>>goats[x] feels the only right choice to me, with goat[x] being the

    >
    > approach
    >
    >>I cringe at. Whether it's a primitive array or a Collection, the two are
    >>logically equivalent, so the use of plural applies to both.

    >
    >
    > for(int i=0; i<n; i++)
    > {
    > // A
    > goats = new Goat();


    Ok were dealing with an array of goats

    > // pronounce "goats at i = new goat"
    >
    > // B
    > goat = new Goat();


    Ok were dealing with a array that represents a goat.

    > // pronounce "goat at i = new goat"
    >



    What if i want to represent a goat with an array?
    Then you have a problem.

    For example

    Object[] goat={
    new GoatSound(),
    new GoatTeeth()
    }


    ??

    So use the plural form to be sure your dealing with an array of goats.
     
    Tjerk Wolterink, Sep 3, 2005
    #6
  7. Roedy Green

    Skip Guest

    "Tjerk Wolterink" <> wrote in message
    news:dfbsen$841$...
    > Skip wrote:
    > > "jan V" <> wrote in message
    > > news:OKdSe.184918$-ops.be...
    > >
    > >>>goats[x] feels very unnatural IMHO.
    > >>
    > >>It will never cease to amaze me how any two intelligent people can use
    > >>rational thought to arrive at completely opposite conclusions.
    > >>
    > >>goats[x] feels the only right choice to me, with goat[x] being the

    > >
    > > approach
    > >
    > >>I cringe at. Whether it's a primitive array or a Collection, the two are
    > >>logically equivalent, so the use of plural applies to both.

    > >
    > >
    > > for(int i=0; i<n; i++)
    > > {
    > > // A
    > > goats = new Goat();

    >
    > Ok were dealing with an array of goats
    >
    > > // pronounce "goats at i = new goat"
    > >
    > > // B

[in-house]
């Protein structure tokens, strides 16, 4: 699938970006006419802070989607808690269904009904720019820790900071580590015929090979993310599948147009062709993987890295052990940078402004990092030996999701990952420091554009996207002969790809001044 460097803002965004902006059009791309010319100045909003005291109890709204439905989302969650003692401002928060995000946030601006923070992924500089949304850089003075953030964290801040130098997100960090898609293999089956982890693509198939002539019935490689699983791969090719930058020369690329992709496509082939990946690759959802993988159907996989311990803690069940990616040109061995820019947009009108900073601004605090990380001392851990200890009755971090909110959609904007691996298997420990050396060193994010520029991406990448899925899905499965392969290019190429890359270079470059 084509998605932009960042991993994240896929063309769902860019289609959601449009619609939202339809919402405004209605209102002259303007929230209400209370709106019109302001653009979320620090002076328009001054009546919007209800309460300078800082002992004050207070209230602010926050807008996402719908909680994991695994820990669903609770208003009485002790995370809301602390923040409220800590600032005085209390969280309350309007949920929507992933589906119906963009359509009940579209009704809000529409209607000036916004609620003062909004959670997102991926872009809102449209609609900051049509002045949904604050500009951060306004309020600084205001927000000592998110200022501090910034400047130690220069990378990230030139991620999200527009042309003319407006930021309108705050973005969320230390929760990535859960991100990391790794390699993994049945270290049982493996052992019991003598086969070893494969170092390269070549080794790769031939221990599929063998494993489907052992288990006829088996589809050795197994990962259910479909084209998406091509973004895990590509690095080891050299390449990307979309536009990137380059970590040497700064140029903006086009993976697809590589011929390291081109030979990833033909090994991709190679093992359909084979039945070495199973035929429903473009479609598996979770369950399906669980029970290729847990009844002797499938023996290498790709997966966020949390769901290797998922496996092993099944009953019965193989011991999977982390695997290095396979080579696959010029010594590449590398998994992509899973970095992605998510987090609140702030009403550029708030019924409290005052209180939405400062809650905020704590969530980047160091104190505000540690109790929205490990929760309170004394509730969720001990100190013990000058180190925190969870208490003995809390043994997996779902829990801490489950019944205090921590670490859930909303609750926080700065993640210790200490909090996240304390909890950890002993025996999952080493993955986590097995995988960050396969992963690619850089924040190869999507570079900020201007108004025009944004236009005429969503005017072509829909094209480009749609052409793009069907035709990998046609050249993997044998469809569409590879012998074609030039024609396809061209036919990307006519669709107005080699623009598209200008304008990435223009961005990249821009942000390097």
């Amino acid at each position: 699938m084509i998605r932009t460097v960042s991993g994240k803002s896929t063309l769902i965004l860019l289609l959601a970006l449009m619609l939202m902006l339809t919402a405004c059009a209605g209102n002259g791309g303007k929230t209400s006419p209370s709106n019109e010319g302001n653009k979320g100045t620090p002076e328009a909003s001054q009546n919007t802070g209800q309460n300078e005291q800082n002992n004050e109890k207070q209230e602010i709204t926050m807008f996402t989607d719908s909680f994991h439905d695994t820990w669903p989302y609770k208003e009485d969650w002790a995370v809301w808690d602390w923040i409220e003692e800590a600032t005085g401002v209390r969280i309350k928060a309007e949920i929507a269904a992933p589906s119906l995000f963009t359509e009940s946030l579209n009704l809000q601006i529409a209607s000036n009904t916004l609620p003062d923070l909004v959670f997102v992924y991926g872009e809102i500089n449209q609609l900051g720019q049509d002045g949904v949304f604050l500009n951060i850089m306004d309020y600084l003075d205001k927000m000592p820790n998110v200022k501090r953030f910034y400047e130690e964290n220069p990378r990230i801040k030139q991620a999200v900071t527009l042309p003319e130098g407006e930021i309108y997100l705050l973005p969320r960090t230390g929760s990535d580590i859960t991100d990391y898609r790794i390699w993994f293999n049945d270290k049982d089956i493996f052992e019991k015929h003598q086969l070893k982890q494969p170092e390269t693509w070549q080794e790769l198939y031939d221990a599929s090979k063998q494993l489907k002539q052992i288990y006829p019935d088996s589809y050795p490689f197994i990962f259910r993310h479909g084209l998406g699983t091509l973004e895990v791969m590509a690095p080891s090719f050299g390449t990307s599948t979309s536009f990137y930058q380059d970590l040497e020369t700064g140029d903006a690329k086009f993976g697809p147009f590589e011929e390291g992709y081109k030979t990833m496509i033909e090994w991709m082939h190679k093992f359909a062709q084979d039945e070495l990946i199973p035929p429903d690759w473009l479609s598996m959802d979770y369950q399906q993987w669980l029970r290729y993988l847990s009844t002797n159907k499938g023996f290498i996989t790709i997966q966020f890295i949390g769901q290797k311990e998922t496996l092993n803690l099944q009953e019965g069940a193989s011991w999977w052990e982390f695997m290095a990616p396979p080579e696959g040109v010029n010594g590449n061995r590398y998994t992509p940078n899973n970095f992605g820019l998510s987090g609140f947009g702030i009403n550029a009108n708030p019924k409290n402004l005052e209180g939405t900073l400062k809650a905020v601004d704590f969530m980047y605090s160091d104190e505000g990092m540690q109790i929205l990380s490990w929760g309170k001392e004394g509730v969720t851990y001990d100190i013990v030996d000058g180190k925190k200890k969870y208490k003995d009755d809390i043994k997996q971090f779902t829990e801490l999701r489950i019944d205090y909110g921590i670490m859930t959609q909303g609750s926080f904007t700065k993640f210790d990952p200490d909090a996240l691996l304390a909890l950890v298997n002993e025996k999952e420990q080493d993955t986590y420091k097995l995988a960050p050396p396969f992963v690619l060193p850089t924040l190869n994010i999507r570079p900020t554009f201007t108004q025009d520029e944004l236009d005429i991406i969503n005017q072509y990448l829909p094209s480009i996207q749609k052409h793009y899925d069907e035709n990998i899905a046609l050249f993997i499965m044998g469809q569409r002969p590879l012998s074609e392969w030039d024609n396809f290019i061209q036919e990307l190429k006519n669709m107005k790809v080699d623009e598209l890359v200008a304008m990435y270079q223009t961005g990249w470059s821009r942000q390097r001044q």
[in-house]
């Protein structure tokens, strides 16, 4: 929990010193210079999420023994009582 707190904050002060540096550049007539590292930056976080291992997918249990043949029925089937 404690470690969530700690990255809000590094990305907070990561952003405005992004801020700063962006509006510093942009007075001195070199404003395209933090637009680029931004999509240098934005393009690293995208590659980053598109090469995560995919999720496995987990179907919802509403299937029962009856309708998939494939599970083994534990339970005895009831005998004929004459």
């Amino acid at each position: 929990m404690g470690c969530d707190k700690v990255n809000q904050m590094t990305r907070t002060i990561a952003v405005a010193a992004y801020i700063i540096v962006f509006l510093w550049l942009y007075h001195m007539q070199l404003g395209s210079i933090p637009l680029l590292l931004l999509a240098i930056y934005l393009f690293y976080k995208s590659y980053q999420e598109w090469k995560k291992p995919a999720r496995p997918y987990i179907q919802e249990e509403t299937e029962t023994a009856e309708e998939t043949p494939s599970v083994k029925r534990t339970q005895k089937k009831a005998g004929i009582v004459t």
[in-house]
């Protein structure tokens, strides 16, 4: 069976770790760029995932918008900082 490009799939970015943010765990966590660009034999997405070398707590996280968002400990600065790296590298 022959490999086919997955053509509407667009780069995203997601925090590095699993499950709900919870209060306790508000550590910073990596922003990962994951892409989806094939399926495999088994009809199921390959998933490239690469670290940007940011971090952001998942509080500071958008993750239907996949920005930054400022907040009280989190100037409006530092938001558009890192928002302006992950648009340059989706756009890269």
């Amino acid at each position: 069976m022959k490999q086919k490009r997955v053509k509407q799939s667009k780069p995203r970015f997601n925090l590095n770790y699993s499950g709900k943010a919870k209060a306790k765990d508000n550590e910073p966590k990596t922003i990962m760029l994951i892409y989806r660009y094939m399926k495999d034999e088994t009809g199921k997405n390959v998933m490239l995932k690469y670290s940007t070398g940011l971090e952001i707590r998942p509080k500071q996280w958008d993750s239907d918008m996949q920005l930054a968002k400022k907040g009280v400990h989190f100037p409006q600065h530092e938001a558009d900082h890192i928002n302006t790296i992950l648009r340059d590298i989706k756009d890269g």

> > goat = new Goat();

    >
    > Ok were dealing with a array that represents a goat.
    >
    > > // pronounce "goat at i = new goat"
    > >

    >
    >
    > What if i want to represent a goat with an array?
    > Then you have a problem.
    >
    > For example
    >
    > Object[] goat={
    > new GoatSound(),
    > new GoatTeeth()
    > }
    >
    >
    > ??
    >
    > So use the plural form to be sure your dealing with an array of goats.


    While I see your point, I think representing a goat with an array is poor
    design.
     
    Skip, Sep 3, 2005
    #7
  8. Roedy Green wrote:
    > People usually feel very passionately about matters such as this one.
    > I have not seen any official pronouncement on it:
    >
    > Do you prefer singular or plural names for:
    > 1. arrays
    > 2. collections
    > 3. directories


    Plural. Sets are potentially obscure enough to have a "Set" suffix.
    "Map" suffix for a map.

    Singular for SQL tables and packages. With SQL you are refer to tables
    when in fact you are just after individual rows (if you see what I
    mean). java[x].* packages are inconsistently names, but you don't give
    class plural names, in general.

    Tom Hawtin
    --
    Unemployed English Java programmer
    http://jroller.com/page/tackline/
     
    Thomas Hawtin, Sep 3, 2005
    #8
  9. Roedy Green

    Hemal Pandya Guest

    Roedy Green wrote:
    > People usually feel very passionately about matters such as this one.
    > I have not seen any official pronouncement on it:
    >
    > Do you prefer singular or plural names for:
    > 1. arrays
    > 2. collections
    > 3. directories
    >
    > In other words do you prefer goats or goat, HashSet goats or
    > HashSet goat, the C:\goats directory or the C:\goat directory.


    I personally like plural form. I have even come across the goatS style,
    with capital S.

    I have a follow-up question. If you do prefer the plural form, what do
    pluralize nouns that have irregular plural forms in English? wolfs or
    wolves? geese or gooses? deers or deer?
     
    Hemal Pandya, Sep 3, 2005
    #9
  10. On 3 Sep 2005 03:51:12 -0700, Hemal Pandya wrote:
    > Roedy Green wrote:

    ...
    >> In other words do you prefer goats or goat, HashSet goats or
    >> HashSet goat, the C:\goats directory or the C:\goat directory.

    ...
    > I have a follow-up question. If you do prefer the plural form, what do
    > pluralize nouns that have irregular plural forms in English? wolfs or
    > wolves?


    pack.

    >..geese or gooses?


    flock.

    >..deers or deer?


    herd.

    ;-)

    --
    Andrew Thompson
    physci.org 1point1c.org javasaver.com lensescapes.com athompson.info
    "Tell 'em a hooka smokin' caterpillar, has given you the call.."